At a reading at the Harvard Book Store, the Massachusetts Democrat, author of A Fighting Chance, was asked about Thomas Piketty's new book, Capital in the Twenty-First Century, and specifically about its contention that trickle-down economics "definitively do not work."
Warren cut in. "Can we say that part again? 'Definitely do not work,'" she repeated. "Not as in that's somebody else's opinion or this comes out of a long-held political opinion. The data don't lie on this. He's got good historical data, and boy, what it shows is trickle down doesn't work. Never did, doesn't work. Just so we're all clear on the baseline. I just saved you 1,100 pages of reading." (The book is shorter than that; Warren may have assumed the audience would also read the online technical index.)
Warren, whose own book was going to be titled Rigged but ultimately went out with a more hopeful title, said that while Piketty's book could elicit despair, she found a hopeful note in it, too.
"You can read his book and you just wanna say, 'Ugh.' Because it says over and over -- look, I'll tell you the basic theme: The rich get richer," Warren said.
Piketty argues that the 200-plus years of income and wealth data complied by him and a team of researchers demonstrates that returns on capital (r) significantly outstrip growth in the real economy (g), which relentlessly drives up inequality. His basic equation -- r>g -- has upended the way economists understand wealth and income distribution.
"Here's the hopeful part in Piketty's book: Piketty makes the point that although the data keep documenting this happening, it's not like an act of nature. It's not like gravity and you can't fix it," Warren said. "Piketty's book makes the point that how much equality there is ... is a matter of the policies you choose to follow and that, for example, progressive taxation and investment in everyone's education helps to level the playing field."
Warren pointed to the period from the Great Depression up through the deregulatory era that began in the 1980s as reason for hope -- a period that she noted Piketty found to be an aberration in many ways.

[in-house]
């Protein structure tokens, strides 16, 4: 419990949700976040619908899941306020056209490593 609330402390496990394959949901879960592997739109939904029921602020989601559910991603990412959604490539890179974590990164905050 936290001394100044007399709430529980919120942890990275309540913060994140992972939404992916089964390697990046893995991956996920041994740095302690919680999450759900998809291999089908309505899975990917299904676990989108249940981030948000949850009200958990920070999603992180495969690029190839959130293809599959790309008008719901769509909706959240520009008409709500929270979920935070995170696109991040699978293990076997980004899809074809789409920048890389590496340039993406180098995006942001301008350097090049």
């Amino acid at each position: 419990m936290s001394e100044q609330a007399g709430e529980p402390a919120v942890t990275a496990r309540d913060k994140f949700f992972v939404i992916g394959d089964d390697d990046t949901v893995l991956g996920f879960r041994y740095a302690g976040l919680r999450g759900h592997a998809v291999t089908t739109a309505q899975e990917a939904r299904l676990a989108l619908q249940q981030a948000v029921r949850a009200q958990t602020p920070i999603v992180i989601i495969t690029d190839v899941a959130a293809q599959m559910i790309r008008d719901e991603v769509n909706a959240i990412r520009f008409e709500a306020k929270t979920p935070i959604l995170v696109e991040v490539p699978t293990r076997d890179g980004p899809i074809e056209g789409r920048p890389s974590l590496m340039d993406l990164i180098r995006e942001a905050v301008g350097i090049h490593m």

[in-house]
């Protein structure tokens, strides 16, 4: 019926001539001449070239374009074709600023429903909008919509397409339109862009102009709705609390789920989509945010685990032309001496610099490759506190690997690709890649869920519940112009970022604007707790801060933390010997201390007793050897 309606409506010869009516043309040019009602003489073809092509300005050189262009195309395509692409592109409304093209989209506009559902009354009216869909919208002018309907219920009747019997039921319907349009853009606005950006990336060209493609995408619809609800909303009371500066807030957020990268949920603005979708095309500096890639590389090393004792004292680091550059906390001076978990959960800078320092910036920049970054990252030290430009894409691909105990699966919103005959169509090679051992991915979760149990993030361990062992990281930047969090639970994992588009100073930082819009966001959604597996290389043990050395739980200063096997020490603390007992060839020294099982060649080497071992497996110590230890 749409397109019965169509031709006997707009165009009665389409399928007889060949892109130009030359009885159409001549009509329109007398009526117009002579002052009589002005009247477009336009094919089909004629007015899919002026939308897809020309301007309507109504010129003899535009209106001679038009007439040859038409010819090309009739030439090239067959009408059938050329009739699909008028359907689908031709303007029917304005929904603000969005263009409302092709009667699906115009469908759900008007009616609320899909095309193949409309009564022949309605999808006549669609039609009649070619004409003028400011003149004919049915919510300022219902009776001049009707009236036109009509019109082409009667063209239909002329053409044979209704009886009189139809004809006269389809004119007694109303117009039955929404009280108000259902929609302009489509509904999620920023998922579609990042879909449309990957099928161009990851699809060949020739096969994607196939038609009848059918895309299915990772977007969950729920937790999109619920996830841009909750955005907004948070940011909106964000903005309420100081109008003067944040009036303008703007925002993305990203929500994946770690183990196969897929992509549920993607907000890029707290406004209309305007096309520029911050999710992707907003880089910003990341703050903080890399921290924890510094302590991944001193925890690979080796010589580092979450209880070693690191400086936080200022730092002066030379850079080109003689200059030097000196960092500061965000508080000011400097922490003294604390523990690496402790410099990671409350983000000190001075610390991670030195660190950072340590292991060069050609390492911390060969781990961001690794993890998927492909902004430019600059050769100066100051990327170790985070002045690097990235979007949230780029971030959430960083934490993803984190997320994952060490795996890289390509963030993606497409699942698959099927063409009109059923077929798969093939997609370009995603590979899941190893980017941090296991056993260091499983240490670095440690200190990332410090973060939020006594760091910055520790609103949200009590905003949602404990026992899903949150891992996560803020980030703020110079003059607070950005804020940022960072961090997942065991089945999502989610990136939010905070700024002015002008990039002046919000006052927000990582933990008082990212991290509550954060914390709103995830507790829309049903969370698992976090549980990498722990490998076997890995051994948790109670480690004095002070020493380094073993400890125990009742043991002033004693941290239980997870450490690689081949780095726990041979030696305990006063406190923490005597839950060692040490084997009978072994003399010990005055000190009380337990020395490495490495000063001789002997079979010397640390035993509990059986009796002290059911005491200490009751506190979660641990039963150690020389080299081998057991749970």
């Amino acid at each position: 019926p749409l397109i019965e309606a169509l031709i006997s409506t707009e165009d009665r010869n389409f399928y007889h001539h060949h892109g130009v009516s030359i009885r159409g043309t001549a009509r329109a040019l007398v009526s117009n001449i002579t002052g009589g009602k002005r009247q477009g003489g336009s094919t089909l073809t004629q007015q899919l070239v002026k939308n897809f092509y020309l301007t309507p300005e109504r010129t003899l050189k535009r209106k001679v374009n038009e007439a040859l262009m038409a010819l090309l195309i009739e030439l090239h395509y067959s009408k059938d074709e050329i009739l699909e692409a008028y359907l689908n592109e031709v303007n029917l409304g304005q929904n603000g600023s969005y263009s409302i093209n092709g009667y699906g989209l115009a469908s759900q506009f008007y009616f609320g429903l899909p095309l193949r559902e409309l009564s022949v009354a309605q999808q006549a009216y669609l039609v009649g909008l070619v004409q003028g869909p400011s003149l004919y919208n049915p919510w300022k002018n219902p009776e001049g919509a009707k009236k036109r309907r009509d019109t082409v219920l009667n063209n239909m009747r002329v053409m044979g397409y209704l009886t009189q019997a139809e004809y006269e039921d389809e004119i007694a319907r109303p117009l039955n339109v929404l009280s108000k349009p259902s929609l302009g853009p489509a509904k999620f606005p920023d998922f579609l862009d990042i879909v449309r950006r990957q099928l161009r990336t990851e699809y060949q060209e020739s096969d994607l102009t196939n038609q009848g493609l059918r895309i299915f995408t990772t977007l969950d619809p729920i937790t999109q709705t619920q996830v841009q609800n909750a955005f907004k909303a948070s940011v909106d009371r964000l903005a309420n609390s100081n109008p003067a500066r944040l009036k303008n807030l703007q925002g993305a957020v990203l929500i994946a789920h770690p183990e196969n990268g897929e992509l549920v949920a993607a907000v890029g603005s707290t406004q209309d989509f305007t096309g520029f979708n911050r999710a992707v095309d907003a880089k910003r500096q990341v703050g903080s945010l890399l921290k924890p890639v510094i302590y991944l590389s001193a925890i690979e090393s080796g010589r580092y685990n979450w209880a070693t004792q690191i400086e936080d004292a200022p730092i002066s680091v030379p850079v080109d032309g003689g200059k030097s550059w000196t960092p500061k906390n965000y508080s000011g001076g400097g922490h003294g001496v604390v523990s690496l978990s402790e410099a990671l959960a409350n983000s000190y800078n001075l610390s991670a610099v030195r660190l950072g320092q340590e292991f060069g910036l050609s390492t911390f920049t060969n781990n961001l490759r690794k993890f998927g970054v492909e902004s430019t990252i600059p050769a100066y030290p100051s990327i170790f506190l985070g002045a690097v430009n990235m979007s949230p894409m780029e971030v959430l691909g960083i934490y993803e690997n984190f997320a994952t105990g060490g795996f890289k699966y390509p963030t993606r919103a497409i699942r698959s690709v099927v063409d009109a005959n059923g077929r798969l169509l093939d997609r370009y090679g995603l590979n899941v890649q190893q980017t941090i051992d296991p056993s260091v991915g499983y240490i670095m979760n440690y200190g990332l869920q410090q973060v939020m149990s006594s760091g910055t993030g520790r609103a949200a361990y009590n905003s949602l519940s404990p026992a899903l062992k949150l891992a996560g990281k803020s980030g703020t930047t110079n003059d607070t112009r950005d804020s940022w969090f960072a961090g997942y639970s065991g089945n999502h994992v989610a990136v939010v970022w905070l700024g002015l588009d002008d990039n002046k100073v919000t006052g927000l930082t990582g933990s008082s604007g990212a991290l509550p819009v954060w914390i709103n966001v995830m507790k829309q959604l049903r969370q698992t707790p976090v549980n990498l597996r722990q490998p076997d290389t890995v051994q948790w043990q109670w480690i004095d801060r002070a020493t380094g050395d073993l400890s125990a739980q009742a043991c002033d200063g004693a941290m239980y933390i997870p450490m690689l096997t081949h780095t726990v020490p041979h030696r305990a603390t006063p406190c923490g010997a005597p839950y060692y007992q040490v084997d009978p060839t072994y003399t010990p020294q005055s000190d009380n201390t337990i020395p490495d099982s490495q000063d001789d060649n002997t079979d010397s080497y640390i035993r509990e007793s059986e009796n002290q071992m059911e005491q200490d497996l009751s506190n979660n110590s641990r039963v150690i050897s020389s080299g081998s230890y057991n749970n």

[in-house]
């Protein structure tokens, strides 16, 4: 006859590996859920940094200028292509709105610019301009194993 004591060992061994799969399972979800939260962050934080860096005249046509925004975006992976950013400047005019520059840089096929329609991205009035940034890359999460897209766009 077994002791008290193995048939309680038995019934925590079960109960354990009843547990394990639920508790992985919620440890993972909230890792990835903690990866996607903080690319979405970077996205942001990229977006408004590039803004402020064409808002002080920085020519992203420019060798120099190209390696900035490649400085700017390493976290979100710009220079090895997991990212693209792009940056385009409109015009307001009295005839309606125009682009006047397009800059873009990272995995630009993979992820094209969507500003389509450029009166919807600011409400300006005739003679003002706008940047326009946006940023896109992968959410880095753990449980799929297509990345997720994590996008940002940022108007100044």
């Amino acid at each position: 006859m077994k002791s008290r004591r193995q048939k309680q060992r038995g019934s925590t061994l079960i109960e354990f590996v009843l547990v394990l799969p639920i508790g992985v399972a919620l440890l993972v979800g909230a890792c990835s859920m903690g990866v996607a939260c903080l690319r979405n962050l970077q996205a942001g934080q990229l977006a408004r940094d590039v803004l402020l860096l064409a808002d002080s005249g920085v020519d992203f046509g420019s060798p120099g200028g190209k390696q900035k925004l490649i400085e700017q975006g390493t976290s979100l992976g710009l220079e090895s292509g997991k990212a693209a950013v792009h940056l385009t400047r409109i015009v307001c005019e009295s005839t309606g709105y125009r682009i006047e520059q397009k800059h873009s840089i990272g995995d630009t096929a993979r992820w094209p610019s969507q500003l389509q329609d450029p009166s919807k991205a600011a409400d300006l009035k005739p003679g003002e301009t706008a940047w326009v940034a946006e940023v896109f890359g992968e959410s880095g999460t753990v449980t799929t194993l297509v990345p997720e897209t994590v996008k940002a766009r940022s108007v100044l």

"It is a time when we made those investments that built America's great middle class and we made those decisions -- not we in this room, but our parents, our grandparents, they made those decisions. They said, 'You put a cop on the beat so nobody steals your pension, you do that on Wall Street.' But they also said, 'You tax progressively and then you make those investments.' For those who made it big, God bless 'em, that's great, but they've gotta pay a piece of that forward so the next kid has a chance to make it big and the kid after that and the kid after that. That's what defines America."
Piketty indeed credits high marginal tax rates on wealth in the middle of the 20th century as a driver of flattening U.S. inequality during that period, although he also cites the destruction of capital from the world wars and the anomalously high economic growth rates that carried into the late 1960s and, in some countries, into the 1970s. He describes that high growth as "catch up" and suggests it will be difficult to repeat such a phenomenon in the 21st century.
Piketty proposes a steeply progressive wealth tax, which Warren referenced favorably on Thursday. The suggestion was widely panned by the political class, but it is already earning dividends. On Friday, New York Times columnist David Brooks suggested that conservatives respond by embracing a "beefed up inheritance tax" and "progressive consumption taxes."
Warren also joked with the audience that they may find her book a bit more digestible. "Have you seen Piketty's new book?" she asked. "His book has tables and graphs; this book doesn't. It's one of my first books with no graphs in it, just pictures."
Watch HuffPost's interview with Piketty below.